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Artist

John Wolseley

The walk caused me to evolve or push in another direction a particular kind of drawing that I call ‘frottage’, in which I move sheets of paper against and within the forms of the landscape after fire. In a sense both the landscape and artist are making the work – linking different patterns of growth and the juxtaposition of body and tree in a kind of awkward dance.

Making my way through the Cobbobonee Forest, I found myself moving through a tall vertical geography – feet in forest litter, body against burnt trunks and branches, arms grasping branches as one stumbles over uneven terrain, one’s head often up there in the clouds with other flying creatures. 

The twigs and branches drag, stipple and scrape with their own inimitable sound across the paper. These marks have a strong aural quality akin to a musical score and I have found that there is a mysterious synergy between these notations and the songs of the birds of that habitat.

John Wolseley

 

Interested in the poetics of time and the impact of non-indigenous people and plants on Australian land and nature, Wolseley makes artwork in collaboration with the natural world. Gestural marks made with carbonised twigs and branches are interspersed with closely observed drawings of native flora and fauna in fields of coloured wash to form a broad, composite and shifting landscape. In these hybrid images, Wolseley prompts us to think beyond the limitations of human time and to reflect on how we use and experience land.

 

Interview with John Wolseley

Why was it important for you to participate in the Great South West Walk Art Project and undertake this journey?

It was important for me for several reasons. It seemed such an interesting group of participants. So often I am asked to do group things in the outback, which are heavily biased towards landscape painting, and for some reason there tends to be an over preponderance of ‘older’ often heavily male artists. This particular group by having an intelligent gender mix , and different disciplines (textile , jewellery, sculpture video etc.) promised to have an original and less conventional approach to working with land. Did you have any preconceived ideas or plans for your work before embarking on the Walk? I did have some plans, but as so often happens, the dynamic of the actual walk took over and I found new ways of expressing the marvellous landscape forms through which we passed; and these plans were jettisoned.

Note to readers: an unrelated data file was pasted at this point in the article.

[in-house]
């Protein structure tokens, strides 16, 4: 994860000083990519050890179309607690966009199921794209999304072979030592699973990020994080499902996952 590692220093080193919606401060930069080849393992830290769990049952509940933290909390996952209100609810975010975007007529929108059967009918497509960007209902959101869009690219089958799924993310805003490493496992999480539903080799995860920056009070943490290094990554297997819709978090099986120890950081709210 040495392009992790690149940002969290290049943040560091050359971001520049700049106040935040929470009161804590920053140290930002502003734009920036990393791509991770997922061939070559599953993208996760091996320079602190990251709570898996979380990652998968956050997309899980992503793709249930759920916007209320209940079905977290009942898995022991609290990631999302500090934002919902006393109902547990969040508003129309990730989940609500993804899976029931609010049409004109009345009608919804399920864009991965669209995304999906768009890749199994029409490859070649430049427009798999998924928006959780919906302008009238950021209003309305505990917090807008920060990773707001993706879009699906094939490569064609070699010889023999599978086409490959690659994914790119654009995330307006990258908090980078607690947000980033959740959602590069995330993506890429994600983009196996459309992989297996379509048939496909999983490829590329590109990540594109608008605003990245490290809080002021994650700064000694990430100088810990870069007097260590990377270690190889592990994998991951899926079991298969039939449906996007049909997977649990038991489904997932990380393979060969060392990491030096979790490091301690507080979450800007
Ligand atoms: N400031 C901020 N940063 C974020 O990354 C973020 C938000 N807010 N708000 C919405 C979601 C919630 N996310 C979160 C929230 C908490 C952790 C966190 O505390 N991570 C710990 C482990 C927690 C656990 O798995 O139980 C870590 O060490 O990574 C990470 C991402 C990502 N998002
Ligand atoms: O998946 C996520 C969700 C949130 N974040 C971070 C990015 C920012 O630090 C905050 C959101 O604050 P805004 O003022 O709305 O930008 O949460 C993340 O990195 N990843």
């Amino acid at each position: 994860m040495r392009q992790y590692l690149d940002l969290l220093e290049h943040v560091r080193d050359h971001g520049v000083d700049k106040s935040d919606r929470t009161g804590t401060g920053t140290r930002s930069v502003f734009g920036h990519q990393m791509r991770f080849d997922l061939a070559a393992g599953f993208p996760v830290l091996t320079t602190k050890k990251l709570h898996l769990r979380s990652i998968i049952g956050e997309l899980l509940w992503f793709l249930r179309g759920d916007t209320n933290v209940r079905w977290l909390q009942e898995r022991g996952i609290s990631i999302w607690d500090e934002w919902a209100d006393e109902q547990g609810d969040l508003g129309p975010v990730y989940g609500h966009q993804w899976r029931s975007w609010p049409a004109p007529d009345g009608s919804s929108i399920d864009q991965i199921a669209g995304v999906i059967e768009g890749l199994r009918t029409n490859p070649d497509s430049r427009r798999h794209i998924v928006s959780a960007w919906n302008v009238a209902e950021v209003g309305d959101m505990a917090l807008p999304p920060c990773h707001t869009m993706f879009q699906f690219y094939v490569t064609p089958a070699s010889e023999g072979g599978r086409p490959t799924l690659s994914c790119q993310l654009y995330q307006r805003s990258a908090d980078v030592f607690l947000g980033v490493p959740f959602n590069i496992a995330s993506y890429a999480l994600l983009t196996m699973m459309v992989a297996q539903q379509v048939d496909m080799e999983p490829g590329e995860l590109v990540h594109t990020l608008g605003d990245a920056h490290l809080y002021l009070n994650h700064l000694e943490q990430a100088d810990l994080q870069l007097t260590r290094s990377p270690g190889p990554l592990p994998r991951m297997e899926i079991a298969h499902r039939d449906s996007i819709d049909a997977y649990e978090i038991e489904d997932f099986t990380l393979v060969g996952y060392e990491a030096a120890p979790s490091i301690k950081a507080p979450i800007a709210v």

How would you describe your artistic practice from concept to making?

This question rather relates to the previous one. Because my practice often springs directly from the land or environment in which I find myself the concept and the making all evolve from a direct experience and immersion in a particular place. Usually I do masses of looking, investigating, and listening to what is special about that place. So for instance, in the forest I was mesmerised by the movement, song and character of the Bassian Thrushes. I drew them fossicking in the leaf litter. And I continued my interest in the nature of marks made by rubbing paper against burnt trees and shrubs. The burnt bark of the Messmate had a lovely soft powdery quality.

You have said that your artistic practice moved in a different direction during the Walk. How? I have always wanted – and often failed – to try and give a sense of what it is like to move through a forest. Often in the past I have, I think, given a sense of how the human body negotiates scrubland or desert. In a way the picture plane lends itself to being a kind of stretch of land – empty areas punctuated with different incidents; a tree stump here or an animal track there. But how to convey the ‘withiness,’ the ‘enclosedness’ of being deep within trees? Scrambling, climbing, swinging through the Cobboboonee Forest invited me try and convey just those modes of movement. The work about this in the show does I hope give a sense of feet in the leaf litter, arms grasping the branches, and in the top drawings in the installation the feeling that one’s head is up there in the canopy.

What were the major challenges you faced on the Walk?

The main challenge was given my need to make work as I dwell in a place. How could I do this at the same time as walking 200 or so kilometres over that time? I explained when we were planning the Walk how for someone like me there just was too much walking! So I was extremely naughty – claimed old age as an excuse – and peeled off for spells of two or three days so could stay in the one place for longer.

What do you hope the viewer will take away from your work and the exhibition?

I hope the viewer will get some sense of my excitement and passion when experiencing kinds of country new to me. The fact is that most work about landscape by non-indigenous artists in Australia is mostly done within a day car’s drive from the big metropolises. There are vast and magical areas of country crying out to be celebrated in song, dance, paint and textile. I hope this show will demonstrate how a group of gifted practitioners have done just that.

Which artists have been influential throughout your career?

Paul Nash, Samuel Palmer, J.M. Turner, Eugene Von Guerard, Ian Fairweather, Mark Tobey, Fiona Hall, Bea Maddock and Fred Williams.

John Wolseley is represented by Roslyn Oxley9 Gallery (Sydney) and Australian Galleries (Melbourne)

2007